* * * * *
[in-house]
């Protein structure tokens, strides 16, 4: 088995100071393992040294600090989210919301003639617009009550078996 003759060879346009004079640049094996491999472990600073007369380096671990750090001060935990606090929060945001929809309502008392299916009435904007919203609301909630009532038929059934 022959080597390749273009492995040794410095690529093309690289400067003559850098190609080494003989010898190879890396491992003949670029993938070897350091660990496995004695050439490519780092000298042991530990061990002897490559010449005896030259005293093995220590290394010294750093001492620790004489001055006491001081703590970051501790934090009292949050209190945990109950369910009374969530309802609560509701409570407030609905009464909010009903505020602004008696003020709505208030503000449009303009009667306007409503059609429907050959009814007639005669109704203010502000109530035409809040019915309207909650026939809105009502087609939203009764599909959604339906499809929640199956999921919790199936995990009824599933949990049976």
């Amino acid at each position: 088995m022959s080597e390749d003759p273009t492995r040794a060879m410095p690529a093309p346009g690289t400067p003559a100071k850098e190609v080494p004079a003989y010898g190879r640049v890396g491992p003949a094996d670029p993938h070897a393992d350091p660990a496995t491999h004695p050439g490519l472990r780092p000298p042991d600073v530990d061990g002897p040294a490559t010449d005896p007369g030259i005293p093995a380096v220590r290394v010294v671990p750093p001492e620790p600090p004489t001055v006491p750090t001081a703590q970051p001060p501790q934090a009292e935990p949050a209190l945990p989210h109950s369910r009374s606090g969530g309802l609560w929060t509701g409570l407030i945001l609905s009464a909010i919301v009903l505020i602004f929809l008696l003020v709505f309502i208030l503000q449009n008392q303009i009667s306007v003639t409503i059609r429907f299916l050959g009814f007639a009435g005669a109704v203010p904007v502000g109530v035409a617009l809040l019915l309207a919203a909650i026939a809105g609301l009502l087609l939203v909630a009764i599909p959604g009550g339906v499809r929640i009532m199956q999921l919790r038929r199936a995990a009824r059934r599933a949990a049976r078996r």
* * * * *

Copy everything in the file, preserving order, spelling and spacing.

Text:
[in-house]
């Protein structure tokens, strides 16, 4: 088995100071393992040294600090989210919301003639617009009550078996 003759060879346009004079640049094996491999472990600073007369380096671990750090001060935990606090929060945001929809309502008392299916009435904007919203609301909630009532038929059934 022959080597390749273009492995040794410095690529093309690289400067003559850098190609080494003989010898190879890396491992003949670029993938070897350091660990496995004695050439490519780092000298042991530990061990002897490559010449005896030259005293093995220590290394010294750093001492620790004489001055006491001081703590970051501790934090009292949050209190945990109950369910009374969530309802609560509701409570407030609905009464909010009903505020602004008696003020709505208030503000449009303009009667306007409503059609429907050959009814007639005669109704203010502000109530035409809040019915309207909650026939809105009502087609939203009764599909959604339906499809929640199956999921919790199936995990009824599933949990049976």
């Amino acid at each position: 088995m022959s080597e390749d003759p273009t492995r040794a060879m410095p690529a093309p346009g690289t400067p003559a100071k850098e190609v080494p004079a003989y010898g190879r640049v890396g491992p003949a094996d670029p993938h070897a393992d350091p660990a496995t491999h004695p050439g490519l472990r780092p000298p042991d600073v530990d061990g002897p040294a490559t010449d005896p007369g030259i005293p093995a380096v220590r290394v010294v671990p750093p001492e620790p600090p004489t001055v006491p750090t001081a703590q970051p001060p501790q934090a009292e935990p949050a209190l945990p989210h109950s369910r009374s606090g969530g309802l609560w929060t509701g409570l407030i945001l609905s009464a909010i919301v009903l505020i602004f929809l008696l003020v709505f309502i208030l503000q449009n008392q303009i009667s306007v003639t409503i059609r429907f299916l050959g009814f007639a009435g005669a109704v203010p904007v502000g109530v035409a617009l809040l019915l309207a919203a909650i026939a809105g609301l009502l087609l939203v909630a009764i599909p959604g009550g339906v499809r929640i009532m199956q999921l919790r038929r199936a995990a009824r059934r599933a949990a049976r078996r």